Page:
MR. MCCORMACK: Right. I don't think -- I don't think we have any public assessment of it. I think that again this is individuals coming together to try to come up with some pathway forward. Again, it's the same question. It's an answer to the same question is how do you -- how do you resolve this question of what is going to be the future of the Palestinian people. What pathway are they going to take? Are they going to seek the pathway of peaceful negotiations, perhaps ending up with the creation of a Palestinian state? Or are they going to continue down the pathway of advocation of the use of terror, use of violence, not recognizing the right of Israel to exist, not being partners for peace, not being partner in negotiation, and ending up with the status quo or perhaps a deterioration of the status quo.

QUESTION: Change of subject?



QUESTION: I'm wondering if there's been any direct communication with the Israelis in recent hours or less about those attacks.

MR. MCCORMACK: I'll check for you, Dave. I'm not aware of any, but I'll check for you. Tom can get an answer for you.

Yes, ma'am.

QUESTION: Regarding the tape, why do think that al-Qaida sent this tape out now at the death of Zarqawi? Do you think it's a way to show their strength? And also, are you expecting another tape soon capitalizing on the death of Zarqawi?

MR. MCCORMACK: Well, in terms of the timing, I haven't seen the full transcript of it but I'm not sure that it mentions anything about Zarqawi in it, so the timing perhaps could be coincidental. I think it refers more to the proposed Palestinian referendum.

Is al-Qaida going to try to demonstrate that it is a continuing force for violence and terror in the world, propagating an ideology of hatred? I assume that they probably will and that certainly the possibility exists that we'll hear more tapes like this.


QUESTION: Can you tell us any more about what prompted a Warden Message out of Beijing today, threats against U.S. missions in China?

MR. MCCORMACK: A little bit more. I don't think I can offer too many more details. Any time an embassy has information that it thinks the American citizens, American public, needs to know in terms of threats against Americans or U.S. interests, then we put out a Warden Message. We think that that's prudent. We think that that's good government in terms of informing the American people with -- arming them with information.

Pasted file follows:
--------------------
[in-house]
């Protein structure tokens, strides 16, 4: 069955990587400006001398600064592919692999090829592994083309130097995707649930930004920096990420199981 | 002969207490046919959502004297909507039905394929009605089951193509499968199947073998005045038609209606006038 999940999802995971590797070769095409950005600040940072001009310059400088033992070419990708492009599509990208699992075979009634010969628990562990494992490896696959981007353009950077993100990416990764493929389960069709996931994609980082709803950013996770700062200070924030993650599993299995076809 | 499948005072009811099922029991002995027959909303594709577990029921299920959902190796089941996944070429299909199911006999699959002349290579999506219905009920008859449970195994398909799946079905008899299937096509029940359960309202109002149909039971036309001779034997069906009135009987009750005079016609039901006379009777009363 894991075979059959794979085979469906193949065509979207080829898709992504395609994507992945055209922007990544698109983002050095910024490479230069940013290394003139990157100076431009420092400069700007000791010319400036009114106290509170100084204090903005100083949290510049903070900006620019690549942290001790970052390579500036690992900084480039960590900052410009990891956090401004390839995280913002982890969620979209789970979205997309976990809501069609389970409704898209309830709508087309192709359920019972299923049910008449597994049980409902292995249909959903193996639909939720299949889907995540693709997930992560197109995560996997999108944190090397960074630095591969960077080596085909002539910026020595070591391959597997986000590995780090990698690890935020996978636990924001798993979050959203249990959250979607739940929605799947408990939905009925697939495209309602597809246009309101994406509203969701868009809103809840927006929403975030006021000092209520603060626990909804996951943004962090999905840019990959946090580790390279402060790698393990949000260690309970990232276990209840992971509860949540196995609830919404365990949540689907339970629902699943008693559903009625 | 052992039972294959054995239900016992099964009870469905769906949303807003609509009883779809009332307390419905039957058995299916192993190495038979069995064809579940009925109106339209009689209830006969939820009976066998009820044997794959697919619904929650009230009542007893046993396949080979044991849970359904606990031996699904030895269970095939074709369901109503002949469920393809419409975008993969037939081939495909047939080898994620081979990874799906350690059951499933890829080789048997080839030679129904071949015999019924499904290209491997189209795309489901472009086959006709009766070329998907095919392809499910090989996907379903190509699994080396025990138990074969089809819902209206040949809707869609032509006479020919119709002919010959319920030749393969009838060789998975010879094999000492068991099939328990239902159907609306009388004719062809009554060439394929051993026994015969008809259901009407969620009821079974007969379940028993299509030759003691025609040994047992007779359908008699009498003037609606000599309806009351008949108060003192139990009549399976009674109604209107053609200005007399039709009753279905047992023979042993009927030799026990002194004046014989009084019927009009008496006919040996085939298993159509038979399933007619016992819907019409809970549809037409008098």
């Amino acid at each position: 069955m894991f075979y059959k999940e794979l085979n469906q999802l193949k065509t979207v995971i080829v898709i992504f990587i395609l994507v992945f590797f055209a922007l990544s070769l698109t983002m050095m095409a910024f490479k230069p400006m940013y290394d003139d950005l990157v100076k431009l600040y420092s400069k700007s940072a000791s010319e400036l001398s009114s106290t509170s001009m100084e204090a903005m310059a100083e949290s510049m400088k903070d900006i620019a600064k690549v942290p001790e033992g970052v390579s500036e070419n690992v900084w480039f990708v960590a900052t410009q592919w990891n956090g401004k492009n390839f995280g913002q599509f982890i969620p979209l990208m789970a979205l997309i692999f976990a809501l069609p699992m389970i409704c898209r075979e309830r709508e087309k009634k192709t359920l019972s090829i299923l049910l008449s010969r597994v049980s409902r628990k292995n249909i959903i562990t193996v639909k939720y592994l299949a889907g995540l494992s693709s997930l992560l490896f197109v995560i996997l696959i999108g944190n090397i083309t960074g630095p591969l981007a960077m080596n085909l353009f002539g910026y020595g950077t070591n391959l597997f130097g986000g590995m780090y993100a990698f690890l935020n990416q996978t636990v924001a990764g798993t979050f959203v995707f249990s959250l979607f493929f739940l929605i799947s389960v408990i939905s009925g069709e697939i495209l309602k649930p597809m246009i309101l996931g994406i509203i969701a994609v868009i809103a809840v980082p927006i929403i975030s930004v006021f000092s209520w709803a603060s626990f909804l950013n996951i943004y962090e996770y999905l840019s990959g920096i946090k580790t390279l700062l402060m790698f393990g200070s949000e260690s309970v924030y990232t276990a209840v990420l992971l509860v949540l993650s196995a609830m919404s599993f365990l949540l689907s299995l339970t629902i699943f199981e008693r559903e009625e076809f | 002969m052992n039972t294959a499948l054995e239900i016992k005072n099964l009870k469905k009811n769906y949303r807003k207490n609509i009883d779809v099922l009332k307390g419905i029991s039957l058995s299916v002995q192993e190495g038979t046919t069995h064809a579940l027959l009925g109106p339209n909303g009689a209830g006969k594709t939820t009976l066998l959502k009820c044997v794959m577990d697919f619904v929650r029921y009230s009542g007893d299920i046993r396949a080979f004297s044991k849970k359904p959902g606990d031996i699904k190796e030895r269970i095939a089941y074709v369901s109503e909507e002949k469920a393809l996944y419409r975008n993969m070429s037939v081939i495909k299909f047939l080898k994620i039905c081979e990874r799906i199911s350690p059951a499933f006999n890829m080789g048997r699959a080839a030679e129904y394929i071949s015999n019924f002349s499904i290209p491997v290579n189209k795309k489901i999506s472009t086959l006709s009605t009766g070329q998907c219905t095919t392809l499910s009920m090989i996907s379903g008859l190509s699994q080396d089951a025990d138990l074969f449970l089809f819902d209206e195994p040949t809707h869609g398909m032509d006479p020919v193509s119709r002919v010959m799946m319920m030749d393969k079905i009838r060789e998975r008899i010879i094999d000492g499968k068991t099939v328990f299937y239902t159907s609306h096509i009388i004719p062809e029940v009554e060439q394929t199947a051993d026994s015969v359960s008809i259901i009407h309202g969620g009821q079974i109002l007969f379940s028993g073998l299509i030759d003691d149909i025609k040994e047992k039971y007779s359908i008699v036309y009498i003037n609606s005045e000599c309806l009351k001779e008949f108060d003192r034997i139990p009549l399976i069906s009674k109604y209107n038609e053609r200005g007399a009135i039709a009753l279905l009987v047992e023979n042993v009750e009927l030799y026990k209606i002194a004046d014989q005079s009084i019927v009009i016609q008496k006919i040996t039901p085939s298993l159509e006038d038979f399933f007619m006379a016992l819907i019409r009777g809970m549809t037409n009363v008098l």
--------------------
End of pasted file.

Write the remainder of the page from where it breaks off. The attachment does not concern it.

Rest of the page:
It doesn't talk about people canceling travel or leaving, but it really counsels increased awareness in certain places, I think in Beijing, Guangzhou and Shanghai. So right now the Embassy is looking further into the threat that was -- my understanding it was a generalized threat against American interests but especially in those three cities. Beyond that, I don't have any information.

QUESTION: You don't know whether it was phoned in or a message sent, nothing?

MR. MCCORMACK: I don't have that information.

QUESTION: Well, those are the three cities where we have consulates, I believe. So they were directly -- have you concluded they were against the mission properties?

MR. MCCORMACK: My understanding is that it was against American interests, and that's the way it was phrased to me.

Yes, Sylvie.

QUESTION: I've got the same thing, actually.

MR. MCCORMACK: Oh, you have something on that? Okay, sure.

QUESTION: Yeah. I think last week, or the week before even, there was a Warden Message in Tokyo and all of Japan. Is this some sort of regional threat, perhaps?

MR. MCCORMACK: I'll look to see if people think that there's any particular connection between these two things. At this point I don't have any information that would suggest that. But if we do have anything that we can share with you further to any connections that might exist, then we'll let you know.

QUESTION: A follow-on. Did any of the missions close down due to the threats? Do you know?

MR. MCCORMACK: I don't believe so.


QUESTION: A question on Myanmar. Can you confirm that Aung San Suu Kyi is being hospitalized?

MR. MCCORMACK: I can't confirm it. We have seen -- we have seen those reports and we would call upon the Burmese Government to provide Aung San Suu Kyi any and all medical assistance that she might need and to do so expeditiously and to ensure her safety during any treatment. We are, of course, very concerned by these reports. And we would also reiterate our call on the regime to release her from house arrest.

QUESTION: So you don't have any confirmation?

MR. MCCORMACK: I don't have confirmation at this time. We have seen the reports. It's sometimes difficult to get good, solid information in Burma just because of the nature of the place, but we are quite concerned about the reports.


QUESTION: Was Consular Affairs involved at all in the case of this teenager who left Michigan and flew to the Middle East and got turned around and is now being sent home?